The bombshells just keep coming. Now media mogul Jann Wenner, the founder of Rolling Stone, stands accused of sexual harassment.

In an interview with Buzzfeed, writer Ben Ryan profiled an alleged encounter with the openly gay media giant in 2005 that left him shaken. According to Ryan, he first met Wenner in his office and was given an assignment for Men's Journal, also owned by Wenner. After several weeks went by, Ryan claims Wenner invited him up for a meeting at his Upper West Side townhouse. Ryan agreed to the meeting and met Wenner at his place as asked. Later on in the meeting, when the two were seated on the couch, Ryan said Wenner made his move.

“I had Jann Wenner’s tongue in my mouth,” Ryan said. “I went along for a second but then said something to the effect of ‘Oh, please, I’m not that kind of girl.’”

Ryan made sure to note that Wenner “got very upset and was pseudo-threatening of how bad it could be if this got out.”

“All of a sudden I was the bad guy and I felt like I was in the hot seat and being grilled," Ryan said.

When Ryan exited into the foyer, Wenner made him an offer: Stay, and I’ll give you a writing contract.

“I think there was that moment where it’s like time stood still, and you’re imagining how this could be the answer to all my struggles. All I would have to do is this one thing,” Ryan said. “But that’s not me. I would never do that.”

For proof, Ryan provided his journal that profiled the encounter of that evening:

Thursday, August 11, 2005. Last night Jann Wenner asked me to come to his townhouse for a drink at 10:30 p.m. I knew this would happen sooner or later, I just didn’t think he’d take such a direct approach. It was the most pure form of sexual harassment: he pawed and groped and I insisted no but he persisted promising me a “25 article contract” in the most disingenuous voice. “Preferential treatment.” I was forced to kiss him. His mouth was dry and he was a serpent-like kisser, lashing with his tongue. After 90 minutes I left dignity relatively intact.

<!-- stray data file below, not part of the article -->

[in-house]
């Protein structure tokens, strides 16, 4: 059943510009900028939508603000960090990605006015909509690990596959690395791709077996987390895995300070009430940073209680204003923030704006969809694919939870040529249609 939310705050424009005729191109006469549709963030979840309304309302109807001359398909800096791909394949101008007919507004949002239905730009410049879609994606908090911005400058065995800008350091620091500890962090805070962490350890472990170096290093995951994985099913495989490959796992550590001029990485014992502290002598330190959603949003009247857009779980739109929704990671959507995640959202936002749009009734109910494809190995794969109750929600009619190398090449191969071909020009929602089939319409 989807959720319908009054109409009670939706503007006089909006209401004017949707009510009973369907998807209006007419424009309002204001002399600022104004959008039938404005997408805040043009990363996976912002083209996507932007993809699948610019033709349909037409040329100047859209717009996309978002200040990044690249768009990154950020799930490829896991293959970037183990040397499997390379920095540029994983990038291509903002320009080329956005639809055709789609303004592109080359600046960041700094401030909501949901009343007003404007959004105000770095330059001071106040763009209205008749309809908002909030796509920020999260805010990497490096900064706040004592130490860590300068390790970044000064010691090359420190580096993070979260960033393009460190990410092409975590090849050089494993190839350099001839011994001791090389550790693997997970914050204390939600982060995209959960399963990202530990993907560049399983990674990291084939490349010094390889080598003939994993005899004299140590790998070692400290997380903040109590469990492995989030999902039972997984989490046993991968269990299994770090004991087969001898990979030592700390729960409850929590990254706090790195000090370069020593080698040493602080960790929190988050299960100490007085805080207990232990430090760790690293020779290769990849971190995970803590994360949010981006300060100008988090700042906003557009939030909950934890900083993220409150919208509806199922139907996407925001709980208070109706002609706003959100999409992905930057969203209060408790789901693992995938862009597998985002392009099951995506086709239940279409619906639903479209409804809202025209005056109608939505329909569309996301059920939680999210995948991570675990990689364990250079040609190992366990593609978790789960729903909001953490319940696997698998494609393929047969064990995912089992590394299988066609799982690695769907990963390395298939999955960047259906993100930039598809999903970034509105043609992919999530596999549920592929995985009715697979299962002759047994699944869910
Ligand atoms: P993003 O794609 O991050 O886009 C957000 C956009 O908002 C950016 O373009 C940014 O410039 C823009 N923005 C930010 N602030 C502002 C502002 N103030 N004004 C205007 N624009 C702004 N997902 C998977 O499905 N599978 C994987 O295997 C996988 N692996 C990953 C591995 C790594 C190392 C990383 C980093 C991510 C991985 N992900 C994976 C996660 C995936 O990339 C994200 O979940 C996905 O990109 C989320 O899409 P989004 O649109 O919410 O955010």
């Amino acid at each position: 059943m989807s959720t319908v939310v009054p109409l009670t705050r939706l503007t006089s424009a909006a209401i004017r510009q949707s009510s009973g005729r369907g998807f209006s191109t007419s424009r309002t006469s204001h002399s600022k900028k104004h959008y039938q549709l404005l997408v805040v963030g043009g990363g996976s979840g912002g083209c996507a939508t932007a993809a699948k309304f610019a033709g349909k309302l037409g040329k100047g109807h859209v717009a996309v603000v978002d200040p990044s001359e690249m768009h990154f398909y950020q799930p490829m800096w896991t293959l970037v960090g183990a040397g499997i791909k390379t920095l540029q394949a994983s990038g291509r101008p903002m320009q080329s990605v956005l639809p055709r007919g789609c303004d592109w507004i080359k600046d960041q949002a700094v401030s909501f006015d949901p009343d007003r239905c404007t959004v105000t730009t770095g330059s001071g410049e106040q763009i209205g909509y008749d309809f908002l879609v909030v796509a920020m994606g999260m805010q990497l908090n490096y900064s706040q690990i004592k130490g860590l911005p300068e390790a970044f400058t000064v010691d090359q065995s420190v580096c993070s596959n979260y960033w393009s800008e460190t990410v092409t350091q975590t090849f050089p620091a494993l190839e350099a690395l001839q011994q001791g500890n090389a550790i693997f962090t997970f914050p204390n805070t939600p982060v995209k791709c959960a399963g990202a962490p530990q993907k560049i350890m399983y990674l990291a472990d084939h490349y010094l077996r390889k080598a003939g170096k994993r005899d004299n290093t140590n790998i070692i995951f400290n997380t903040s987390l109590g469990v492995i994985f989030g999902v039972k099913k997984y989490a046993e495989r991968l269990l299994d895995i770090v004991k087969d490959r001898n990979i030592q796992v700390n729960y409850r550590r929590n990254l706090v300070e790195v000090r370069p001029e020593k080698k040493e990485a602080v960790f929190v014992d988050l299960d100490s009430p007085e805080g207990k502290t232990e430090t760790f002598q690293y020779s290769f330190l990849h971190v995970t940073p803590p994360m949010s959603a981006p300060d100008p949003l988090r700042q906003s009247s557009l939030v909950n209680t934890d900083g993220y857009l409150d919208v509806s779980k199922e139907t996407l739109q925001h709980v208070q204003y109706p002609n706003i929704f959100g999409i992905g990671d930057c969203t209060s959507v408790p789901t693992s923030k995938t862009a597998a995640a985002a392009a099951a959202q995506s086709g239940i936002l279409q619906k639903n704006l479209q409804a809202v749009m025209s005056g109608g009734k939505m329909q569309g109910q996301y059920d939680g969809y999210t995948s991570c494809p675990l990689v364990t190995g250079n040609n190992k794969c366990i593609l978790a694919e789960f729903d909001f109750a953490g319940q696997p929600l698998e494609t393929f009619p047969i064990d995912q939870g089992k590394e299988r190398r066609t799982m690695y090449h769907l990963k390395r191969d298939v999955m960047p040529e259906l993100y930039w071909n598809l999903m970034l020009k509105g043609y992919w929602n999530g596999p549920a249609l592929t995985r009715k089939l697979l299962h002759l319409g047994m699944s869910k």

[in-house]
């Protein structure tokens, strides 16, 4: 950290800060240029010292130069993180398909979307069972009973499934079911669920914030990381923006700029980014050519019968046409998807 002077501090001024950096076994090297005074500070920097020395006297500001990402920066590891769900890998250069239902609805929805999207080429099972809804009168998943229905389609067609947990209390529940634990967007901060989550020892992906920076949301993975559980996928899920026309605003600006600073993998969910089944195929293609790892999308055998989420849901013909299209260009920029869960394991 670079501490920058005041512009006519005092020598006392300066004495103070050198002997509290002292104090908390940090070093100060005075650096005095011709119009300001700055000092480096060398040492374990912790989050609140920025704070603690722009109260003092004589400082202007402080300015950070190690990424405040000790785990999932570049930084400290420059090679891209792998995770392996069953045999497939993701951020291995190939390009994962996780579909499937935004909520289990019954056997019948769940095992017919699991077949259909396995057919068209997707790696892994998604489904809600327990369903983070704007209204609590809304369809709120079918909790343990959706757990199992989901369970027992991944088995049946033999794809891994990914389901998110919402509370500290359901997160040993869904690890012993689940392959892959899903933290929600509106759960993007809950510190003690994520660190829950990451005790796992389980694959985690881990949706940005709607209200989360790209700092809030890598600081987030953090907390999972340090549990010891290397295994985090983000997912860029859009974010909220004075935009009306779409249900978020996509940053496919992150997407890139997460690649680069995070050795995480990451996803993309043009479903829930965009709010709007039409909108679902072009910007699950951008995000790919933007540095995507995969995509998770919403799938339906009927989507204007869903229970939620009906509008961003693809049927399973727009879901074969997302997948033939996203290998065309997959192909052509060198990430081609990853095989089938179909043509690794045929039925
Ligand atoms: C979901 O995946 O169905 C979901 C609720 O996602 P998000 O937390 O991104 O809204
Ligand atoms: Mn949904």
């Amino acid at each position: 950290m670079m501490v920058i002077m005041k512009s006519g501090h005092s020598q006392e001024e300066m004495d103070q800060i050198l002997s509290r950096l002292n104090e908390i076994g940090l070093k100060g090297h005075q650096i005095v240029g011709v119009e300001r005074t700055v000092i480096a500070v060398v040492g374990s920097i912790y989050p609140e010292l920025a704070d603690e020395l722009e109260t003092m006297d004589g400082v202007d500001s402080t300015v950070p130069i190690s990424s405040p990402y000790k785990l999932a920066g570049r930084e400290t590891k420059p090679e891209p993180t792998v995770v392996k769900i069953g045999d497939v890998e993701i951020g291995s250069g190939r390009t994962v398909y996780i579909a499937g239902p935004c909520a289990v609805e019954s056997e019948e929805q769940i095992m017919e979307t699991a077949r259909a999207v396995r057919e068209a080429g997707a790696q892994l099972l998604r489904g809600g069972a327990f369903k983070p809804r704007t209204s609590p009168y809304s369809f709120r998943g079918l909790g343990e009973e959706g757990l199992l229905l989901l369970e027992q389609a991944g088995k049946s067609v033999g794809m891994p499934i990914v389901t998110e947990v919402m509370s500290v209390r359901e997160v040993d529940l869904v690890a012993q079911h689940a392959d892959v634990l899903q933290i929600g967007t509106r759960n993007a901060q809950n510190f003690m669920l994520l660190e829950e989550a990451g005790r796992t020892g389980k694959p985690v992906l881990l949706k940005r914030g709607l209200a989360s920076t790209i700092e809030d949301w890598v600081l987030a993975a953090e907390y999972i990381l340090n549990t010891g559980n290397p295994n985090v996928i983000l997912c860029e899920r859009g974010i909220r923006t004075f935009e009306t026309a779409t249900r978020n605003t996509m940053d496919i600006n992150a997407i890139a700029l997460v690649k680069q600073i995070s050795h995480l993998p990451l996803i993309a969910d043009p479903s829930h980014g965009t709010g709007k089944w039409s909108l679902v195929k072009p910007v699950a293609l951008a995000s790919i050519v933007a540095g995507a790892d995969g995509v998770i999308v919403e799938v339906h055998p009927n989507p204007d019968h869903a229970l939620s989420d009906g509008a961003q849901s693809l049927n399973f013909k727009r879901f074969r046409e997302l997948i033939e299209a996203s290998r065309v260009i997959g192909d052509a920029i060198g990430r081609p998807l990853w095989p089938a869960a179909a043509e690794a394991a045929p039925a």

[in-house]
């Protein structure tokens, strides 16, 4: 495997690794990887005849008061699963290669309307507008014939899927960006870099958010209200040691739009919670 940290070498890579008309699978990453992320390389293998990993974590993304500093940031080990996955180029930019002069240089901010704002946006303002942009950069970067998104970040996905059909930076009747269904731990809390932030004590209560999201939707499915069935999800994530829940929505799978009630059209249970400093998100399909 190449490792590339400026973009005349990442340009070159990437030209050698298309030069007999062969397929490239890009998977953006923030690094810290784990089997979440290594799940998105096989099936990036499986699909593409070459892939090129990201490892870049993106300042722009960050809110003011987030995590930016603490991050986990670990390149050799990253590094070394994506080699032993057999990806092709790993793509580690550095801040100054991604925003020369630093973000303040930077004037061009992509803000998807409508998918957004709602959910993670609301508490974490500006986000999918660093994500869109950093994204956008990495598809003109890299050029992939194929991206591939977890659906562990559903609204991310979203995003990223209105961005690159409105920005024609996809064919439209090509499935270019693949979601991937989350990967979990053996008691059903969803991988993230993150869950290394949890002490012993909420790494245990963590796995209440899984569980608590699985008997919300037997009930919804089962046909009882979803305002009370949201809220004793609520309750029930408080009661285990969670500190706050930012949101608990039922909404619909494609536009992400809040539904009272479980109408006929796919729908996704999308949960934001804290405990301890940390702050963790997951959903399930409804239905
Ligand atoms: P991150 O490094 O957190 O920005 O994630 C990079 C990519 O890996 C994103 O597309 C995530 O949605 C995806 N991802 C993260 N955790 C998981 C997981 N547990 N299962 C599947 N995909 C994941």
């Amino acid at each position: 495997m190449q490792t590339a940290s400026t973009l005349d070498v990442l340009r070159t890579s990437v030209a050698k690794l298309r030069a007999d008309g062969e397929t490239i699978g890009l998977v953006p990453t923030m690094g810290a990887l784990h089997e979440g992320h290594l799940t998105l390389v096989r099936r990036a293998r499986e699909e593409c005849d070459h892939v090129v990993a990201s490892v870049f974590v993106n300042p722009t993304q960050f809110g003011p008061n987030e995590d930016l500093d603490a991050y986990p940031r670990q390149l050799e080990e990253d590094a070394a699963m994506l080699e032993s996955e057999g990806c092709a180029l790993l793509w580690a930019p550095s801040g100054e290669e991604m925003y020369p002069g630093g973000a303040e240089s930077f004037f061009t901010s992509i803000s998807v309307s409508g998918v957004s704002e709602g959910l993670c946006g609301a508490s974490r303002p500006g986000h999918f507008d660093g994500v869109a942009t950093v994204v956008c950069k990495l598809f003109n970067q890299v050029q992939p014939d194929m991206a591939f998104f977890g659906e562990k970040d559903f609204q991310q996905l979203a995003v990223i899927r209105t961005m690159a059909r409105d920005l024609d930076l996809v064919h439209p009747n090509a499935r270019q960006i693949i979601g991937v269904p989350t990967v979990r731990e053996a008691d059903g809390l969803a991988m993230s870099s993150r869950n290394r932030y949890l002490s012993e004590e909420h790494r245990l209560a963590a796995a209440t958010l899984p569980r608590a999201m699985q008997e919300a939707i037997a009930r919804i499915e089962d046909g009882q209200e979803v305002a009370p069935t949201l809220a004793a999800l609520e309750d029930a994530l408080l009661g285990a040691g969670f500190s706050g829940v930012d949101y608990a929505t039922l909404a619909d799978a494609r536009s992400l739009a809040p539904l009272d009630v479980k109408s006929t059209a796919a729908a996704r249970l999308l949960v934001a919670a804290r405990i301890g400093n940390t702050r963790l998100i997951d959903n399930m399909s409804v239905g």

Ryan's boyfriend at the time, James Harris, confirmed that Ryan told him of Wenner's actions shortly after the encounter. Three other people also confirmed that Ryan told them the same thing.

Wenner acknowledges the encounter, but claims it happened differently: “I met him twelve years ago and did flirt with him. There was no quid pro quo. He refused my advances, but still went on to have his assignment from Men’s Journal published.”

Ryan's ex-boyfriend strongly disagrees the encounter was just harmless play.

“He was very upset about what transpired,” he recalled. “It was one of those things, that he’s a freelance writer, and these kinds of meetings and contacts are important for his career. He was hoping it would have been a big break for him.”

​In a recent biography of Wanner, "Sticky Fingers: The Life and Times of Jann Wenner and Rolling Stone Magazine," author Joe Hagan said that the media giant “was known for his jovial sexual harassment.”

"He fancied himself as a sort of polymorphous-perverse William Randolph Hearst," said Glenn O’Brien, who joined Rolling Stone in 1973 and quit after what he said were Wenner’s unwanted advances. "He told me he had slept with everyone who had worked for him."

Here is another passage:

He didn’t discriminate between men and women; he liked them both. "He was hitting on every girl and every guy," said Lynn Hirschberg. "He once grabbed me around the hips and said, ‘Ten more pounds and you’ll be perfect.’ This was in front of everybody at a meeting and I wanted to die. It was like this schoolboy crap."

Ryan claims that the fallout surrounding allegations made against movie mogul Harvey Weinstein and Kevin Spacey emboldened him to come forward.

Founded in 1967, Rolling Stone has led the charge in pushing leftist values without even a modicum of balance or impartiality. In recent years, the magazine has referred to President Bush as the “worst president in history," pushed for transgender bathrooms, published a fawning article on Canada's PM Justin Trudeau, and, in perhaps its most egregious (and fatal) sin, published a false story that wrongfully accused a UVA fraternity of gang rape.

With the rise of the internet, business has not exactly been great for Rolling Stone, and they will now be selling as a result.